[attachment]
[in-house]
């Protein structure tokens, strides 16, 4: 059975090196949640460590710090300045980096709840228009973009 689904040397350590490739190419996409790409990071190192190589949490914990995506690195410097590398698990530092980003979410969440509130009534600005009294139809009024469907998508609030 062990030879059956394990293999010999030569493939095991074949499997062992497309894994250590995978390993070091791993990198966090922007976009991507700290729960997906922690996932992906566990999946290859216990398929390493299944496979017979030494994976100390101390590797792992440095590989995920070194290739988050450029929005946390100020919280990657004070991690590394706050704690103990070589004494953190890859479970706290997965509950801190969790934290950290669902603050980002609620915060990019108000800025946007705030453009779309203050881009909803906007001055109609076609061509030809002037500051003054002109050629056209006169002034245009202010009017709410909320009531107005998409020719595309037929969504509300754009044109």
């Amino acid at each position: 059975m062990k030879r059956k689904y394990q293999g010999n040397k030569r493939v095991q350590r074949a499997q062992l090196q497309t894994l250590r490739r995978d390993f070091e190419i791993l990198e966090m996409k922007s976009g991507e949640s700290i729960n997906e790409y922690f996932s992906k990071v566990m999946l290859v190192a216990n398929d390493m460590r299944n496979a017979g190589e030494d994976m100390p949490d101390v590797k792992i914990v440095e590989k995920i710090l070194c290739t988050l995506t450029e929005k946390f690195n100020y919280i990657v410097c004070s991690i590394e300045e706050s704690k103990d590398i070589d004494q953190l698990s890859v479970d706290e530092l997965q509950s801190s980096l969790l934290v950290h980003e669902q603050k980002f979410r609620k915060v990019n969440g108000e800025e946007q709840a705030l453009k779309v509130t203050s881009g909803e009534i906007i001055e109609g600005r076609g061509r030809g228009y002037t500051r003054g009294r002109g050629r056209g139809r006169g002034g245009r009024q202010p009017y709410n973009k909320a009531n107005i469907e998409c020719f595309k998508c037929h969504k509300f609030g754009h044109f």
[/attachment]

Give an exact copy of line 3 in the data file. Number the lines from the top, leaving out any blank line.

């Amino acid at each position: 059975m062990k030879r059956k689904y394990q293999g010999n040397k030569r493939v095991q350590r074949a499997q062992l090196q497309t894994l250590r490739r995978d390993f070091e190419i791993l990198e966090m996409k922007s976009g991507e949640s700290i729960n997906e790409y922690f996932s992906k990071v566990m999946l290859v190192a216990n398929d390493m460590r299944n496979a017979g190589e030494d994976m100390p949490d101390v590797k792992i914990v440095e590989k995920i710090l070194c290739t988050l995506t450029e929005k946390f690195n100020y919280i990657v410097c004070s991690i590394e300045e706050s704690k103990d590398i070589d004494q953190l698990s890859v479970d706290e530092l997965q509950s801190s980096l969790l934290v950290h980003e669902q603050k980002f979410r609620k915060v990019n969440g108000e800025e946007q709840a705030l453009k779309v509130t203050s881009g909803e009534i906007i001055e109609g600005r076609g061509r030809g228009y002037t500051r003054g009294r002109g050629r056209g139809r006169g002034g245009r009024q202010p009017y709410n973009k909320a009531n107005i469907e998409c020719f595309k998508c037929h969504k509300f609030g754009h044109f």